by Serita Jakes
I was intrigued when I heard about this book on the Dr. Phil Show. The theme of the show was domestic violence, and this novel certainly fits the bill. While it isn't the main plot of The Crossing, it's certainly one of the strongest threads running through it, and Jakes' treatment of the violence is eyeopeningly realistic. I can see why Dr. Phil would recommend people read it and learn from it.
The main theme of the book revolves around a ten-year-old school bus shooting and the havoc it continued to wreak on two of the survivors a decade later. When a masked gunman boards a bus that is stopped at a railroad crossing, he knows just who he wants to shoot--B.J. Remington, the cheerleading coach, and Casio Hightower, a promising high-school football player. B.J.'s not so lucky, she doesn't make it, and Casio, while lucky enough to live, sees his dreams of the NFL shattered in an instant.
Flash forward and we see Casio as a police officer who, like his father before him, believes it's okay to hit the woman in your life if she's stressing you out and/or not cooperating. It's difficult not to sympathize with Casio, as he is quite charismatic, and once you meet his rotten-excuse-for-a-human-being father, you might want to cut him some slack, as his girlfriend, Harper, is wont to do. Maybe he truly can change with the help of counseling. I know, I know, Dr. Phil, I should know better! We all should.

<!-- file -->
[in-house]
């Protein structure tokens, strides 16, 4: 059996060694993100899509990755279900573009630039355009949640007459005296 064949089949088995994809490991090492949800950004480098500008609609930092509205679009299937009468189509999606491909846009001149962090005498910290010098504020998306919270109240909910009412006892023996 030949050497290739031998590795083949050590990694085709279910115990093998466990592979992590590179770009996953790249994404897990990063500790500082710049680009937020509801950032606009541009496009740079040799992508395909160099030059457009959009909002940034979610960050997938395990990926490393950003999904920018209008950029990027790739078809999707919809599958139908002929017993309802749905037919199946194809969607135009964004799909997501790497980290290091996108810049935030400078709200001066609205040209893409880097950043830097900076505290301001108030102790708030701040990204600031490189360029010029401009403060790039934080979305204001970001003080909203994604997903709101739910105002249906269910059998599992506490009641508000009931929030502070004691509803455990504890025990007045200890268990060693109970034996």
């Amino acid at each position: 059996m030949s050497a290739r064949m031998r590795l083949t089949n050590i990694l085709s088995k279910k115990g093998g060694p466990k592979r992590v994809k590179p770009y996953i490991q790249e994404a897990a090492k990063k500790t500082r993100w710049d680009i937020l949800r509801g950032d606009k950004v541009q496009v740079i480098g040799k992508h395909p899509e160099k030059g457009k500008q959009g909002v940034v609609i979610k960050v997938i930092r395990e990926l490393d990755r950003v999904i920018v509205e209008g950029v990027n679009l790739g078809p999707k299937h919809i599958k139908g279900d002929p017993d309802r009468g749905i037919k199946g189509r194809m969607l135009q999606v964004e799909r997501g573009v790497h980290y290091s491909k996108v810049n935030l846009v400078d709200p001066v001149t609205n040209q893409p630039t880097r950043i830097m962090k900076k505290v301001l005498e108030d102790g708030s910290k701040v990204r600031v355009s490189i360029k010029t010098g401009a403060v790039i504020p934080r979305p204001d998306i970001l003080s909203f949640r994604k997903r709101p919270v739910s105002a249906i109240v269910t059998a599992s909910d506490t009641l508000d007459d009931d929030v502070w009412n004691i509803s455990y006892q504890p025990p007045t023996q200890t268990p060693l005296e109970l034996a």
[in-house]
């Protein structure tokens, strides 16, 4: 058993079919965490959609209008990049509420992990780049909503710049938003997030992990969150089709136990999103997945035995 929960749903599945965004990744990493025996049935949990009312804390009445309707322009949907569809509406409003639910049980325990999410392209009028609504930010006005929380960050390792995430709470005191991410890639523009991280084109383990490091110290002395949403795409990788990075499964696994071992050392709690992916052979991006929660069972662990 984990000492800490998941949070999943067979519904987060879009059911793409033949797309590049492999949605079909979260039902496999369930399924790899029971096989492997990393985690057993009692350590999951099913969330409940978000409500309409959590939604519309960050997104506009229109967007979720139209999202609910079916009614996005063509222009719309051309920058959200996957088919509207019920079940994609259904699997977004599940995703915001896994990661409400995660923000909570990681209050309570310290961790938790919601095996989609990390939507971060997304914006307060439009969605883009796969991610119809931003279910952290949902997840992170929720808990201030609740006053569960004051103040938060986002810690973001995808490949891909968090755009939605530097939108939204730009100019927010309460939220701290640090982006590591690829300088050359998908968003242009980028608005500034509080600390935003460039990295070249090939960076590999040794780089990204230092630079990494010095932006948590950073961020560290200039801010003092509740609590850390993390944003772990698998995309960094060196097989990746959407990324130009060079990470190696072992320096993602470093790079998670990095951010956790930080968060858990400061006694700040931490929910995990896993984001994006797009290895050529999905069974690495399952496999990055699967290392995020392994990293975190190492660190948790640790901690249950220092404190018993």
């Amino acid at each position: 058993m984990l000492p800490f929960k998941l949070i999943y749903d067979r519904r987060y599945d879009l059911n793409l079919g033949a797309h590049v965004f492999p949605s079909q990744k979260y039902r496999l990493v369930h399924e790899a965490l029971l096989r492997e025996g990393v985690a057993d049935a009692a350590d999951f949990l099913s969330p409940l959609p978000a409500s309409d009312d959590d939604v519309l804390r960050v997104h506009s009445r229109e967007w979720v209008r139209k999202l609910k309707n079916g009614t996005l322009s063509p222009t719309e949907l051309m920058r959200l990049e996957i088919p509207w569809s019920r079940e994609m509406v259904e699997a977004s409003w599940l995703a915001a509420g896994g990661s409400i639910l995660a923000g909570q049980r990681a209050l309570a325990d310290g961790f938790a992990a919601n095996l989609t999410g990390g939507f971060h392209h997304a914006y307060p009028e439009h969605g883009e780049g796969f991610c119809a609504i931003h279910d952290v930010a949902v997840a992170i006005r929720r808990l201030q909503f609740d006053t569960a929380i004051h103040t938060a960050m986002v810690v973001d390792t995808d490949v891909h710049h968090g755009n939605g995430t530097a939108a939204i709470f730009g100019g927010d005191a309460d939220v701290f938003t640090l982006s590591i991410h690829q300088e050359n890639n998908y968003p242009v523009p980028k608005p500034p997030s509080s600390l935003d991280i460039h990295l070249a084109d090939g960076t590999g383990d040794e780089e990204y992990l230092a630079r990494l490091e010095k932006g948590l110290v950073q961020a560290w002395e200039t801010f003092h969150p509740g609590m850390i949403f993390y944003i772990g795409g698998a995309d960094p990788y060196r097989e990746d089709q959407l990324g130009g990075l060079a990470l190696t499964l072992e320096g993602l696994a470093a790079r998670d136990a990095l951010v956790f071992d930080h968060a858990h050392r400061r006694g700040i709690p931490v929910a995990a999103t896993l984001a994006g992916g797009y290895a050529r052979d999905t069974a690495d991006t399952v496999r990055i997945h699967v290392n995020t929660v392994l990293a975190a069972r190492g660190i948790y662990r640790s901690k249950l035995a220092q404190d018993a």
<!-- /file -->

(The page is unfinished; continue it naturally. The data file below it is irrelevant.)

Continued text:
The other significant survivor of the shooting is Claudia Campbell. B.J. was her best friend, and Claudia suffers from PTSD, causing her to have frequent flashbacks and panic attacks, which have worsened in the past couple years after she suffered two miscarriages. Her husband, Victor Campbell, is the Assistant D.A., and it is he who reopens the investigation on the bus shooting, since the gunman was never found. He's hoping it will bring his wife closure, in addition to helping him to become the next D.A. He's not thrilled when Casio (Claudia's ex-boyfriend) steps in to help him on the case, but he quickly realizes how useful Casio can be, given he was on the bus that night, too.
Interestingly enough, each chapter opens with the voice of B.J. Remington, as she lay dying on the bus floor. As Claudia holds her and her life drains away, we hear her parents say goodbye, as well as her lover. B.J. was pregnant, the father unknown. This adds to the mystery, as it is a fact that was never uncovered ten years ago.
While this is what's considered a Christian mystery (Claudia's father is a preacher, and there is a great deal of discussion about faith), Jakes definitely does not sugar coat any of the violence. The reality of it is not only necessary to the plot, but it also gives the story credibility and a weightiness that makes it work. It also helps that the killer is not as apparent as oftentimes seems obvious throughout. Jakes manages her red herrings well.
In the end, the book is about love, hope and forgiveness, as well as murder, betrayal and adultery. It's about getting on with one's life after a tragedy, if you're lucky enough to find closure, not always easy to do when the killing is senseless.